The Court then conferred with counsel who agreed to do closing arguments after a recess for lunch. Once trial resumed, the Court charged the jury and counsel presented closing arguments. Price was subsequently found guilty and was immediately sentenced to ninety (90) days at Level 5 suspended for six months of Level 1 probation and a $100 fine. Price timely filed a notice of appeal with this Court on December 5, 2018.

         Parties' Assertions

         Price argues that he was not afforded an opportunity to request a no-inference instruction due to the fact that the jury instructions "were not shared or even discussed with counsel prior to their reading."[20] Price contends that a no-inference instruction speaks to a defendant's state of mind and intent in deciding not to testify. Thus, given that his intent and state of mind was a key issue in both the State and Defense's closing arguments, Price argues that the failure to provide him with an opportunity to request such an instruction before the jury instructions were read constitutes reversible error and seeks for the Court to reverse his conviction.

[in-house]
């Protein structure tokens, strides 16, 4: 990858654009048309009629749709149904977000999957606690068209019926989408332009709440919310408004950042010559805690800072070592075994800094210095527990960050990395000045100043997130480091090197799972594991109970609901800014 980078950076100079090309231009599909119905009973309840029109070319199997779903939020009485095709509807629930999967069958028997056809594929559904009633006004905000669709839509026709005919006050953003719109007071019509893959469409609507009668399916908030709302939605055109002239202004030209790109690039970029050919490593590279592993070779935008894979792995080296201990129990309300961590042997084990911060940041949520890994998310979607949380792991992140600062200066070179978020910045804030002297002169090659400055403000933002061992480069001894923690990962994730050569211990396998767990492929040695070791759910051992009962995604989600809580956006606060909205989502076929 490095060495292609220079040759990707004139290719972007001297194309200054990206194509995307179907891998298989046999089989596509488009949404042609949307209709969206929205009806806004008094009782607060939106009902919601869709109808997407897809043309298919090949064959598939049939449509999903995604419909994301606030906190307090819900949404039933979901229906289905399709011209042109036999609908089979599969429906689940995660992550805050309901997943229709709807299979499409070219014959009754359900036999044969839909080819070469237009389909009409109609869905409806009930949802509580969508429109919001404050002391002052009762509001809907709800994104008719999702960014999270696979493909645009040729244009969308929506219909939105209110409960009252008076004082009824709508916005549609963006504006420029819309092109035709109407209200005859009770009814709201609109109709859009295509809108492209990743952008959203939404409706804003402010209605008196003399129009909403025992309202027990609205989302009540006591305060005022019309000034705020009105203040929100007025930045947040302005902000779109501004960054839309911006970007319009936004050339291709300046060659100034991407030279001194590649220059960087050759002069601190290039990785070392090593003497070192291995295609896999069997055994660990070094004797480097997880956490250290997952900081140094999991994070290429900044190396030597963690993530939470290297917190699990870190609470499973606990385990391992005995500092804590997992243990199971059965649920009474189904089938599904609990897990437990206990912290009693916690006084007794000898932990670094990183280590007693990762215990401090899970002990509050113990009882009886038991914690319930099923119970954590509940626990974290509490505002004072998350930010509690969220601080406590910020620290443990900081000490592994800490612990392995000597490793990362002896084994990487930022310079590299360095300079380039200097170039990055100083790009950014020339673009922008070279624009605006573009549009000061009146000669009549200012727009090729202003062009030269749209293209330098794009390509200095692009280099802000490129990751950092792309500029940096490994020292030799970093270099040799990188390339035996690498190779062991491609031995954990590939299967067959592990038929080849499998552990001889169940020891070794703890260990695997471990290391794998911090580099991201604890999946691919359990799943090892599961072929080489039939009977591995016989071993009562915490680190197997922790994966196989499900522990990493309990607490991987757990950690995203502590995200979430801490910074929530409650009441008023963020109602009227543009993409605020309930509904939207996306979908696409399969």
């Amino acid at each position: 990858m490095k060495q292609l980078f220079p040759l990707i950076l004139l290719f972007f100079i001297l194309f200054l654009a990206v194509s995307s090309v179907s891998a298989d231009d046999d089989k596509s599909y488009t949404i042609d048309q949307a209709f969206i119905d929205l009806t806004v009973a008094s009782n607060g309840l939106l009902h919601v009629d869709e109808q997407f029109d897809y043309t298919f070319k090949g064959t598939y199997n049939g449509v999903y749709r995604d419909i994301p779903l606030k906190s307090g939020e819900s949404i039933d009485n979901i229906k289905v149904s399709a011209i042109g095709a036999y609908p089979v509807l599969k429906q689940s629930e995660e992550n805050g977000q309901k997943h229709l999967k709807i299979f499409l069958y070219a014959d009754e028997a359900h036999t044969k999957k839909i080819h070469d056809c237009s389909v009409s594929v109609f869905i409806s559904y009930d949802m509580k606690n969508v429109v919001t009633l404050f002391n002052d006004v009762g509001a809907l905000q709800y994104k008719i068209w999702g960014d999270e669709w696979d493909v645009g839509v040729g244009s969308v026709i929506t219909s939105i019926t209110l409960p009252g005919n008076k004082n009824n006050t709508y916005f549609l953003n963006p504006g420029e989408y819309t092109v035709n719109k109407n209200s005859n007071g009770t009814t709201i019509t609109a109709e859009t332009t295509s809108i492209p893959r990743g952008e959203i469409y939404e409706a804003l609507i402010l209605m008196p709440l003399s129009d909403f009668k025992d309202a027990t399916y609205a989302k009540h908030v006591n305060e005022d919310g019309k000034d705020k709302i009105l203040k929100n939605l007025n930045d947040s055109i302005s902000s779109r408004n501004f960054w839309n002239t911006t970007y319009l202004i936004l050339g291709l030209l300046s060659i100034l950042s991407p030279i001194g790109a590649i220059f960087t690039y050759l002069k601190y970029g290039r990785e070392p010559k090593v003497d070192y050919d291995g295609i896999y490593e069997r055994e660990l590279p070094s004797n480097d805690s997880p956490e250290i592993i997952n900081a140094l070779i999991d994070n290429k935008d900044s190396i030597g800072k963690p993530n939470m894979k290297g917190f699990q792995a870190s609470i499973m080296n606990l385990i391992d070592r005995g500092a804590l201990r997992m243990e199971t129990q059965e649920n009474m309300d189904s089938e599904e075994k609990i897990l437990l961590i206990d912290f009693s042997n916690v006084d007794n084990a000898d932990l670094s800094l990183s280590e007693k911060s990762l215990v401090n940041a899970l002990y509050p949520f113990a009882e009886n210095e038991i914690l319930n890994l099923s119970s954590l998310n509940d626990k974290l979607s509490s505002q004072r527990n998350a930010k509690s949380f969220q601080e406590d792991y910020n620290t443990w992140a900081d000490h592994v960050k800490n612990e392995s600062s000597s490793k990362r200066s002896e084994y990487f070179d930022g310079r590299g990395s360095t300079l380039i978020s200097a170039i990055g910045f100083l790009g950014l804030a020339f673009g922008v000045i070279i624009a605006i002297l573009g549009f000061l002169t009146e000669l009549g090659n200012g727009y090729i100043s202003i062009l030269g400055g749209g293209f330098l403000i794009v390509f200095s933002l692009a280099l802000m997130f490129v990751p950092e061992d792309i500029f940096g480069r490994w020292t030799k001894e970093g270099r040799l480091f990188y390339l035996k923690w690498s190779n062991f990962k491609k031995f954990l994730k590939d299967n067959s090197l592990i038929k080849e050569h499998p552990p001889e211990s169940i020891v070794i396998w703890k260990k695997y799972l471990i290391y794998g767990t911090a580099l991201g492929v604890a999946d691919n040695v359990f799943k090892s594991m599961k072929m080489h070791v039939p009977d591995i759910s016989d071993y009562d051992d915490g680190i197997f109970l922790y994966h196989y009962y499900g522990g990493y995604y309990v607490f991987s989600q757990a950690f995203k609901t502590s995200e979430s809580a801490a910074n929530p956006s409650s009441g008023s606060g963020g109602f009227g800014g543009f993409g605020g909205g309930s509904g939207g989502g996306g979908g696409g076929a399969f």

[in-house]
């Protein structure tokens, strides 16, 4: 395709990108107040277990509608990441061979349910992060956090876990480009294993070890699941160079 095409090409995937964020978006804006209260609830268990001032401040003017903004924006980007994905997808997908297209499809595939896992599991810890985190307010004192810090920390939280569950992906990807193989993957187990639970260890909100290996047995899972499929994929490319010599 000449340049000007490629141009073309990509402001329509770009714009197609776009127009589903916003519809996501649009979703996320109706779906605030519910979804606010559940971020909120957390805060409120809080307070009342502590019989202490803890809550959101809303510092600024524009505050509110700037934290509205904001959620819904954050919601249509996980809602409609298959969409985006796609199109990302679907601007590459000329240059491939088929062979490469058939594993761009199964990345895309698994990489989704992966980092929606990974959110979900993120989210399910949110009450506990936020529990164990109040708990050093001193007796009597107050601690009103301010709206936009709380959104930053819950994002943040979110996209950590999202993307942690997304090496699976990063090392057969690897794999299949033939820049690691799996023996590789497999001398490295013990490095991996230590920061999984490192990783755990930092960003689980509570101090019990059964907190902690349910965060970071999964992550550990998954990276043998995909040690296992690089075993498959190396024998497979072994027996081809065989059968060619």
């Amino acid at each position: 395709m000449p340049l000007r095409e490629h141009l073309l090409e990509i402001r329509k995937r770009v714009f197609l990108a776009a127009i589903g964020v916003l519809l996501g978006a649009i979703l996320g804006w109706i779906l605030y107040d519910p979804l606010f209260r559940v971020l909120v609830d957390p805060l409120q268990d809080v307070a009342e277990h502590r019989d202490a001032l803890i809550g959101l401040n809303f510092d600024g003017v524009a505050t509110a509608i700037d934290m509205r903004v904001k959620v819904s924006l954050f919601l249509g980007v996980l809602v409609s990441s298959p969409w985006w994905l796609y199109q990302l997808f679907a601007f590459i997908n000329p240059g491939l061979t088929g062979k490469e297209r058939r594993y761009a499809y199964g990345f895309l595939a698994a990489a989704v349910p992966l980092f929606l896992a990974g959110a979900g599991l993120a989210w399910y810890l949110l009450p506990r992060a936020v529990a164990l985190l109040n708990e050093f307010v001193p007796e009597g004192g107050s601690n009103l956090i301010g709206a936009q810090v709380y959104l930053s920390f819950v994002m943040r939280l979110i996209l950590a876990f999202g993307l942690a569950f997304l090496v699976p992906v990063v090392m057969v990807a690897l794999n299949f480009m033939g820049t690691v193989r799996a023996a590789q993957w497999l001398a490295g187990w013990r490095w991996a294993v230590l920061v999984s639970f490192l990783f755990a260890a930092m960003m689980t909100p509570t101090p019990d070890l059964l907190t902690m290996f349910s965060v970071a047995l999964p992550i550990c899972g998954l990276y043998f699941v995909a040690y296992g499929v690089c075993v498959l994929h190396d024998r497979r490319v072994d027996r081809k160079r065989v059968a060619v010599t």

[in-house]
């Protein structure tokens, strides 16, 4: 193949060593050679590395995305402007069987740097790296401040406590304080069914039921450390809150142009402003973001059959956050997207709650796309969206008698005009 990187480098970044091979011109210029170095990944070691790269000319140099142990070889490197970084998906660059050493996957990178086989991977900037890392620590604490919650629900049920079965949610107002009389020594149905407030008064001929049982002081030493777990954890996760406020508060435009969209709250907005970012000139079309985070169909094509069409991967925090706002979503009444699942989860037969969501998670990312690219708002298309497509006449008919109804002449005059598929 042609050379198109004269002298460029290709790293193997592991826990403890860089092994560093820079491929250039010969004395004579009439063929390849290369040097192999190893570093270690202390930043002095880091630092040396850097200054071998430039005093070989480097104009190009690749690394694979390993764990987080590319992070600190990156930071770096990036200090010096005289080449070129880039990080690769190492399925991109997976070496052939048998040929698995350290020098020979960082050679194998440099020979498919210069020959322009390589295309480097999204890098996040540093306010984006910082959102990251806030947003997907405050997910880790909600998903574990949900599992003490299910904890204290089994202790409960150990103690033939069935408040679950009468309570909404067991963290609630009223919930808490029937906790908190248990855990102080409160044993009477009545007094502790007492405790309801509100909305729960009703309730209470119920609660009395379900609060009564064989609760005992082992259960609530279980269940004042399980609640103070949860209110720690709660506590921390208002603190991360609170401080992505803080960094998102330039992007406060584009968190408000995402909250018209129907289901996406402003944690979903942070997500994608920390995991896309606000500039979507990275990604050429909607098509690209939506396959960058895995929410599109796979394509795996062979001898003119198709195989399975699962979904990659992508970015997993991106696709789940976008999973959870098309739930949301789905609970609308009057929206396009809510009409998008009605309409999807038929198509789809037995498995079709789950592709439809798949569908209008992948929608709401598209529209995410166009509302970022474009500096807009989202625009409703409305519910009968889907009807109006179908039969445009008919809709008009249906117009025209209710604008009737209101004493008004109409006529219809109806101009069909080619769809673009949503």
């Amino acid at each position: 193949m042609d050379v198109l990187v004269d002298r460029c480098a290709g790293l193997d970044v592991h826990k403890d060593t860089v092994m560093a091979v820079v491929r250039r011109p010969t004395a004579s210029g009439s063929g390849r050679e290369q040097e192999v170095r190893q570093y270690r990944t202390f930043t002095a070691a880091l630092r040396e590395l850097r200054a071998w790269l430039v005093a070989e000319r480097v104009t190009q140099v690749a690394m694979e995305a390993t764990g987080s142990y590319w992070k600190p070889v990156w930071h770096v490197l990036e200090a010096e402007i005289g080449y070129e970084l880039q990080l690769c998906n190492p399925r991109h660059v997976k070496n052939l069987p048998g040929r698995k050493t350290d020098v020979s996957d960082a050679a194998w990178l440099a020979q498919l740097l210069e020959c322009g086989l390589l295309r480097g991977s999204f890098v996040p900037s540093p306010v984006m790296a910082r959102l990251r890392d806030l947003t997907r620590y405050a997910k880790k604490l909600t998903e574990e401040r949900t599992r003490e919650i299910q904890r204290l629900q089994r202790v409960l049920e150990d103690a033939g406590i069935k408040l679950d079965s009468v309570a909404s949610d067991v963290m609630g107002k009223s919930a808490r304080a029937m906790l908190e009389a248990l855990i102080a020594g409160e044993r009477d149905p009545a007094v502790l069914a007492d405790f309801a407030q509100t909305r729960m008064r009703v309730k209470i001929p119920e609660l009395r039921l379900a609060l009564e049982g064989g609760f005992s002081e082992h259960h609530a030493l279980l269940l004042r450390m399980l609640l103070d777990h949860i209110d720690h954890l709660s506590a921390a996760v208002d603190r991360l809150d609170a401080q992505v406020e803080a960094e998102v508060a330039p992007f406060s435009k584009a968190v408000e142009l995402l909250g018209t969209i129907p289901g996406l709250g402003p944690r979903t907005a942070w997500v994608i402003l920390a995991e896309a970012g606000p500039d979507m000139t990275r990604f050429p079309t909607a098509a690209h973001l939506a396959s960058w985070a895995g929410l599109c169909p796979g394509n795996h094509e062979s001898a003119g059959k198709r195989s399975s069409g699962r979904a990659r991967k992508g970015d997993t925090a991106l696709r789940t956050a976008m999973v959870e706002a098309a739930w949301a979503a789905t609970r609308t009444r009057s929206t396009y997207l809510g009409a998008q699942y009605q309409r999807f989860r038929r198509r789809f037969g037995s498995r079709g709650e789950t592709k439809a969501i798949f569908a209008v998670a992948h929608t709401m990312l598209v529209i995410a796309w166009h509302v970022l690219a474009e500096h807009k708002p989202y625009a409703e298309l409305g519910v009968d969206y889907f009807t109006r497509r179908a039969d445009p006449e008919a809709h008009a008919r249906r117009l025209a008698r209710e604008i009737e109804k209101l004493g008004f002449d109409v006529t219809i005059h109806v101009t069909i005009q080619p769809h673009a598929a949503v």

The State concedes that the proposed jury instructions were not provided to or discussed with counsel prior to being read to the jury, but argues that Price had "ample opportunity" to request a no-inference instruction because jury instructions were read before counsel gave closing arguments.[21] Thus, unless plain error exists requiring review in the interests of justice, the State contends that Price has waived this claim on appeal because he did not raise an objection to the jury instructions prior to the conclusion of trial.[22]

         Standard ...